For several years now, I’ve joined singer/songwriter Jerry Vandiver on stage during his performance at Canoecopia in Madison, Wisconsin. I’ve dressed as a cow and played the cowbell during “Too Tired to Start a Fire,” played drums on canoe barrels for “Headwind” (and then pulled a Keith Moon and tossed them out into the audience), had his attractive fiddle player seductively remove my PFD during “Don't Paddle Today,” danced with random bewildered audience members to the “Bear Barrel Polka” in a bear costume, mimicked a crazed loon during “Mister Loon,” tossed papier-mâché rocks at a couple of helmet-clad kids for the song “That's Why The World Has Rocks,” and even had my daughter help write and perform Jerry’s “Canoeing With Daddy.”

It’s been a blast, and after each performance I wonder how he’ll ever be able to think up yet another way to get me on stage with him. But he does. This year’s Canoecopia Jerry has me playing harmonica to “Blue Bandana Blues” from his latest album The Middle of Somewhere.


Jerry came up with the idea months ago, giving me plenty of time to learn the tune (and the instrument). Playing the harmonica was a first for me. I played drums in a band back in high school and college, but I never went beyond that. However, I thought playing a simple mouth organ wouldn’t be too difficult. I was wrong!

I must have watched every single YouTube “tin sandwich” tutorial available. I even took lessons at the local music store on how to play the “Mississippi saxophone.” None of it helped. I sucked.

I met up with Jerry a couple of weeks ago at the Toronto Outdoor Adventure Show and he took the opportunity to have us practice his blues song at a local bar after the show. I panicked and told him that after months of practicing, my harmonica skills were beyond dreadful. We played anyway, and after the little music ditty was over, he concurred that I definitely sucked!


Of course, Jerry knew I’d be horrible. That’s why he asked me to play the “hobo harp” on stage with him in the first place. Heck, how funny would it be if I aced a drum solo to one of his tunes? Having me floundering on stage, blowing and sucking uncontrollably, sounding way out of tune, would be our best performance yet.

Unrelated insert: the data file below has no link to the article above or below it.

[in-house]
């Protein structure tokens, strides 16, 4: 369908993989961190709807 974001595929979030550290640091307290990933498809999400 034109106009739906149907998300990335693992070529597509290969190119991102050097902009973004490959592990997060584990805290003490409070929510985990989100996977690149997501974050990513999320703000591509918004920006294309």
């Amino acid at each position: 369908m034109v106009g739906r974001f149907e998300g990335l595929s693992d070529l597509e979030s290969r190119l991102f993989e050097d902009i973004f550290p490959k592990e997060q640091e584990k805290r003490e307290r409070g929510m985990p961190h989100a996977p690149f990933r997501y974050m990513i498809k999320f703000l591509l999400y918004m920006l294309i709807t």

Jerry knows talent when he sees it. He’s been in the music business a long time. He’s a big deal in his home of Nashville, playing regular gigs at the infamous Bluebird Cafe. He has songs on over 15 million records, two of which are hanging on the walls of the Country Music Hall of Fame. He scored a Top 5 single on Gene Watson’s “Don't Waste It on The Blues,” a Top 20 on Wild Rose's “Go Down Swingin'” and #2 on Tim McGraw’s “For A Little While.” He’s also written songs recorded by such artists as Phil Vassar, Lonestar, Barbara Mandrell, Lee Greenwood and The Oak Ridge Boys to name a few.

But writing hit songs for music legends isn’t how I know Jerry. I know him from his incredible recordings about his passion for paddling. To me, he’s the guy that writes albums about wilderness canoeing, like True And Deep: Songs For The Heart Of The Paddler (2012), Every Scratch Tells A Story (2014), Paddle On (2018) and his latest release The Middle Of Somewhere (2020).

I’ve reviewed all his paddling albums through the years and loved them all. Jerry has hit it out of the ballpark again. The Middle of Somewhere is fantastic!

Some of my favourite songs include “My Other Car,” which speaks to the simplistic lifestyle of canoe tripping; “Those Who Came Before,” which gives praise to 2,000-year-old petroglyphs; and “Float Down the River with Me,” which rejoices the beauty of river paddling.

The bonus of this new album is that each song has its own flare—even when there are two renditions! “Out There with My Dad” is a song about a boy loving an early morning paddle/fishing trip with his father. The first recording features young Charlie Ward singing the tune and the album ends with Jerry signing the same tune. Both songs are two totally separate and unique recordings.

Check out Jerry Vandiver’s new album The Middle of Somewhere.

You can also watch my attempt at playing “Blue Bandana Blues” at this year’s Canoecopia on my YouTube channel.